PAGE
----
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Diabetes Risk Rises for Folks Who Get Too Little Sleep – Drugs.com MedNews

Medically reviewed by Drugs.com.

By Ernie Mundell HealthDay Reporter

TUESDAY, March 5, 2024 — Are you typically getting only a few hours sleep each night?

Besides leaving you groggy all day, your insomnia could also be raising your odds for type 2 diabetes, new research shows.

Compared to people who slept the recommended seven/eight hours per night, folks who habitually slept five hours per night had a 16% higher odds for the blood sugar illness, Swedish researchers found.

Those who got only three to four hours of shuteye faced a 41% higher risk.

Even if short sleepers ate a healthy diet, they still showed the same rise in risk for diabetes.

“Our results are the first to question whether a healthy diet can compensate for lack of sleep in terms of the risk of type 2 diabetes,” said study lead author Christian Benedict, a sleep researcher at the department of pharmaceutical biosciences at Uppsala University.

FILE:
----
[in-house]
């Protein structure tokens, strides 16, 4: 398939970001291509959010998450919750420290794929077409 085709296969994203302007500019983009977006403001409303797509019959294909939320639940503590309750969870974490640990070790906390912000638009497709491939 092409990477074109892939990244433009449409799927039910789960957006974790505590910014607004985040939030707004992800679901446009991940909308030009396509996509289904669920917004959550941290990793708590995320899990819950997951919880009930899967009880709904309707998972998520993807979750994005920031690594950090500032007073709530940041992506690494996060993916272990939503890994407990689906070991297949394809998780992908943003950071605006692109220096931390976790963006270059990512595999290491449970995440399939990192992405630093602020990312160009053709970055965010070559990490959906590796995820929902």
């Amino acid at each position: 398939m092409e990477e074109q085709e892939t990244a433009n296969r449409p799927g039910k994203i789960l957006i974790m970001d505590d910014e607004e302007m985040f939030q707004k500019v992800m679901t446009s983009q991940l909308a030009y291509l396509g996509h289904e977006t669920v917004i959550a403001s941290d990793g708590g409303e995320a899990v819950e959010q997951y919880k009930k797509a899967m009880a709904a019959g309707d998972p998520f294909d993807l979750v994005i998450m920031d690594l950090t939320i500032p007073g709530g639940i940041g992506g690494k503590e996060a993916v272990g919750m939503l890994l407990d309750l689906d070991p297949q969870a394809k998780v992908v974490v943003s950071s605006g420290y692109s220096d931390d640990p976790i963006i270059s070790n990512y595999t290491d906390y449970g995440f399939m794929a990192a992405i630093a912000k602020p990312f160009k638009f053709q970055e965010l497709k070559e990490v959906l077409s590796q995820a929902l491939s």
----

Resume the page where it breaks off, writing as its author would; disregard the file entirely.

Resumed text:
Benedict said in a university news release that there’s no need for short sleepers to panic over the link to diabetes, but the findings should “be seen as a reminder that sleep plays an important role in health.”

The new study was based on health and lifestyle data collected from almost 248,000 Britons as part of the UK Biobank database.

Tracking participants for over a decade, Benedict’s group found little difference in diabetes risk for people who got six hours of sleep per night (versus seven or eight).

However, vulnerabilities began to appear for people who slept less than six hours.

The study was not designed to prove cause and effect, and Benedict also stressed that diabetes is not a given for short sleepers. That’s because personal genetics, as well as a person’s individual sleep needs, vary widely, he said.

The findings were published March 5 in the journal JAMA Network Open.

Sources

  • Uppsala University, news release, March 5, 2024

Disclaimer: Statistical data in medical articles provide general trends and do not pertain to individuals. Individual factors can vary greatly. Always seek personalized medical advice for individual healthcare decisions.

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